Skanska reports record backlog, Q2 profit drop

Dive Brief:

  • Swedish developer and builder Skanska reported 1.3 billion Swedish Krona ($128 million) in operating profit for Q2 2023, a 44% decrease from the same period a year ago, largely due to sluggishness in the residential and commercial property development sectors.
  • Despite the profit drop, the company reported a record high order backlog, CEO Anders Danielsson said during an earnings call Friday. With 250.3 billion SEK in order backlog and 63.2 billion SEK in new order bookings for the quarter, “We continue to have a strong financial position,” Danielsson told stockholders. 
  • Continued strength in construction, largely thanks to U.S. and Norway civil construction work, continues to buoy confidence for the contractor, CFO Magnus Persson told Construction Dive during a post-earnings interview.

Dive Insight:

Persson remains bullish on the U.S. infrastructure market, largely thanks to the $1.2 trillion Infrastructure Investment and Jobs Act. 

“It’s a very strong civil market in the U.S. at the moment, and we have a pretty good event horizon into the future in that market because we can see the bid pipeline, and we expect the market to continue to be this strong at least 12 months out ahead,” Persson said.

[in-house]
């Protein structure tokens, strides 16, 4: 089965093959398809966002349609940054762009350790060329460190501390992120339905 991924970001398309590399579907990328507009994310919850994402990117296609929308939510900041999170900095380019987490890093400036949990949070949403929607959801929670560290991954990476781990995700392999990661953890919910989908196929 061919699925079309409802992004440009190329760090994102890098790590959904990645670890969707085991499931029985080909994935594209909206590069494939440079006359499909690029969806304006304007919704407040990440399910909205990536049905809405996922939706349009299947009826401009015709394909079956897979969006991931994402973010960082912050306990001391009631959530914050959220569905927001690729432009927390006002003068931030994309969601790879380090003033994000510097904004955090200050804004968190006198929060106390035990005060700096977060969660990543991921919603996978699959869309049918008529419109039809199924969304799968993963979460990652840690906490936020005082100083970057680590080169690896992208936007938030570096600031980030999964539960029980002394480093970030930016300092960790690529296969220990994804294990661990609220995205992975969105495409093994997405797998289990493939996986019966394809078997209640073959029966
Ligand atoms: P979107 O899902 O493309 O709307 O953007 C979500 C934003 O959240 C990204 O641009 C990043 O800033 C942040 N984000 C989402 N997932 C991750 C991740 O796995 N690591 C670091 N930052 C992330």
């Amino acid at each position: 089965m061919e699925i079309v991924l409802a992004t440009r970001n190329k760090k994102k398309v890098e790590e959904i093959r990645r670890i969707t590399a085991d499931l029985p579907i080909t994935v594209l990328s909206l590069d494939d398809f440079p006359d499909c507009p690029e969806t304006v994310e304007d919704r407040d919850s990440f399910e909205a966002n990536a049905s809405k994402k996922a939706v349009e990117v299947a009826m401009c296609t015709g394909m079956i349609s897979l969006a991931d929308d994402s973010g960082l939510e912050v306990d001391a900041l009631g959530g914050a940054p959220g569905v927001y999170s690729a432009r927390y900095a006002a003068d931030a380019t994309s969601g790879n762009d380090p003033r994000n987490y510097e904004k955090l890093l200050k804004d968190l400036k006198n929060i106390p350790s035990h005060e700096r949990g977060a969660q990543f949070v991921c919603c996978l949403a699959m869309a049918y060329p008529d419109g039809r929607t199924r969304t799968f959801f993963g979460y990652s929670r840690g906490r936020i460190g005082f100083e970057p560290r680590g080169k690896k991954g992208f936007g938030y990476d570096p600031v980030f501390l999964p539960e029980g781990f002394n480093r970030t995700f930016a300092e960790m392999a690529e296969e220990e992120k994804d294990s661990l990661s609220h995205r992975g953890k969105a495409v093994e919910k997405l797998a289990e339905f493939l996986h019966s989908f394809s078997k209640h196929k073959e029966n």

Civil U.S. projects won last quarter include the $1.24 billion design-build contract to improve roadways around JFK Airport in Queens, New York. Skanska won the contract as part of a joint venture with New York-based Halmar International.

But Persson added he’s also happy with how the overall construction arm has performed in the U.S. and beyond for the last two years, outside of just infrastructure.

“We have the biggest order backlog we’ve ever had in the history of Skanska,” Persson said. “And so the future looks very bright in that sense.”

Leasing business

Skanska reported a 15 million SEK loss in operating income from commercial property development in Q2, a massive drop from the 834 million SEK it reported from the same period the previous year.

Office workers’ presence in the U.S., especially the West Coast, has remained limited since the COVID-19 pandemic, Persson said. But the lack of workers in-office is a uniquely American issue, as the pendulum has swung back in Europe.

“In Central Europe, in the U.K. and in the Nordics, the pendulum has shifted back,” he said. “So people are maybe not a hundred percent back, but close to it, in many cases.” 

Nevertheless, there has been a strategy shift in the office environment — as with anything else real estate, location, location, location is key to leasing success, Persson said. But Skanska also pursues construction design to fit end use; aiming for greener buildings that cost less to operate. 

But even in the face of a weaker property development market, Persson voiced confidence.

“I just want to emphasize the strength we have here on our balance sheet, which is key to sort of seeing this through to up until the market improves a bit,” Persson said. “We have plenty of staying power in our balance sheet.”

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